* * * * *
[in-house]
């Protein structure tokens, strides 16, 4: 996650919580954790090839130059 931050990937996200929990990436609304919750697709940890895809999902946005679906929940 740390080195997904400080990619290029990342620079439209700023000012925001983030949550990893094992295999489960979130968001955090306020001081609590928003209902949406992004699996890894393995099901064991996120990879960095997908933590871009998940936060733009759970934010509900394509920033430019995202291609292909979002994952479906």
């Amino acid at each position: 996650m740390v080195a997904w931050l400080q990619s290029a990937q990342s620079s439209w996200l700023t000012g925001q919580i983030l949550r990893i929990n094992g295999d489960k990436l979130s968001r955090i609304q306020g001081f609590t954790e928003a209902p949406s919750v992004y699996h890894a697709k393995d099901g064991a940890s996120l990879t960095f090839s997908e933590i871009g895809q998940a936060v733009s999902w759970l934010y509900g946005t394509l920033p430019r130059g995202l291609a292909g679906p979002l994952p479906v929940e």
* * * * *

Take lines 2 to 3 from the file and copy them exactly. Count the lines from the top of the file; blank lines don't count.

């Protein structure tokens, strides 16, 4: 996650919580954790090839130059 931050990937996200929990990436609304919750697709940890895809999902946005679906929940 740390080195997904400080990619290029990342620079439209700023000012925001983030949550990893094992295999489960979130968001955090306020001081609590928003209902949406992004699996890894393995099901064991996120990879960095997908933590871009998940936060733009759970934010509900394509920033430019995202291609292909979002994952479906």
């Amino acid at each position: 996650m740390v080195a997904w931050l400080q990619s290029a990937q990342s620079s439209w996200l700023t000012g925001q919580i983030l949550r990893i929990n094992g295999d489960k990436l979130s968001r955090i609304q306020g001081f609590t954790e928003a209902p949406s919750v992004y699996h890894a697709k393995d099901g064991a940890s996120l990879t960095f090839s997908e933590i871009g895809q998940a936060v733009s999902w759970l934010y509900g946005t394509l920033p430019r130059g995202l291609a292909g679906p979002l994952p479906v929940e």